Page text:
Difference between revisions of "Double Free"

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Revision as of 11:12, 3 January 2007

This is a Vulnerability. To view all vulnerabilities, please see the Vulnerability Category page.

This article includes content generously donated to OWASP by Fortify.JPG.


Calling free() twice on the same memory address can lead to a buffer overflow.


Double free errors occur when free() is called more than once with the same memory address as an argument.

Calling free() twice on the same value can lead to a buffer overflow. When a program calls free() twice with the same argument, the program's memory management data structures become corrupted. This corruption can cause the program to crash or, in some circumstances, cause two later calls to malloc() to return the same pointer. If malloc() returns the same value twice and the program later gives the attacker control over the data that is written into this doubly-allocated memory, the program becomes vulnerable to a buffer overflow attack.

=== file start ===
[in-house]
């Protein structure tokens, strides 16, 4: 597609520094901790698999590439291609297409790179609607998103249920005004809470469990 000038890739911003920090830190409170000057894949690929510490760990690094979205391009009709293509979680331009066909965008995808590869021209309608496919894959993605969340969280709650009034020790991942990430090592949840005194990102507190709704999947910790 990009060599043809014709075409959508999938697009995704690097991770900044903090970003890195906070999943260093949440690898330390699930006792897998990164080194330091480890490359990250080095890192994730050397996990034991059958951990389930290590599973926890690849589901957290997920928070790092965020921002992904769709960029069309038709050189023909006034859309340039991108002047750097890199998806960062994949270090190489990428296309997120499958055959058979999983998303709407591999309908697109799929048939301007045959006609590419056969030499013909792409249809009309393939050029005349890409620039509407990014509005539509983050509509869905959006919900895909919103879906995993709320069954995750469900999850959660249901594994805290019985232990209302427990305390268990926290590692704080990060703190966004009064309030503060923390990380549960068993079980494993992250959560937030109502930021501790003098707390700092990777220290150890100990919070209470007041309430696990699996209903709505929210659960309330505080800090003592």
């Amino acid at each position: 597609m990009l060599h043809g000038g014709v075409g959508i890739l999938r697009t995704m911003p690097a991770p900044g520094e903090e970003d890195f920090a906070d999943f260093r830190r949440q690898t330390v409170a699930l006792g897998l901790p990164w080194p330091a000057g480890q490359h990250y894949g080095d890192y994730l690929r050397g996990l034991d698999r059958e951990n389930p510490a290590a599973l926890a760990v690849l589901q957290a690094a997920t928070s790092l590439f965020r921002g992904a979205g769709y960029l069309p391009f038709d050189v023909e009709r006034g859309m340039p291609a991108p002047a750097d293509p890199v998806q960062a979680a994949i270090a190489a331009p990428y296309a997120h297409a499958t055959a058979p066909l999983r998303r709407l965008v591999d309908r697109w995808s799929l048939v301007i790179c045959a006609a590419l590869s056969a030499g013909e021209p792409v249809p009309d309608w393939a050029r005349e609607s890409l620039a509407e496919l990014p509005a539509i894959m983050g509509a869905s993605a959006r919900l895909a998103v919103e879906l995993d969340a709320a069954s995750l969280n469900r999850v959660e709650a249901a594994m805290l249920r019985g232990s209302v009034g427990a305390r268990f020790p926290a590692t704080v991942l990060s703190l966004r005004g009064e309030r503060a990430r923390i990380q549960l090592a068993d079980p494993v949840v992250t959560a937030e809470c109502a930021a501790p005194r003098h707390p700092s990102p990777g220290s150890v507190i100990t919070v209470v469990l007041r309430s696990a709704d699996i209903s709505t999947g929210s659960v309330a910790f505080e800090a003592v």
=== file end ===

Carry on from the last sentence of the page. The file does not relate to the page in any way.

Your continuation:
The following code shows a simple example of a double free vulnerability.

	char* ptr = (char*)malloc (SIZE);
	if (abrt) {

Double free vulnerabilities have two common (and sometimes overlapping) causes:

  • Error conditions and other exceptional circumstances
  • Confusion over which part of the program is responsible for freeing the memory

Although some double free vulnerabilities are not much more complicated than the previous example, most are spread out across hundreds of lines of code or even different files. Programmers seem particularly susceptible to freeing global variables more than once.

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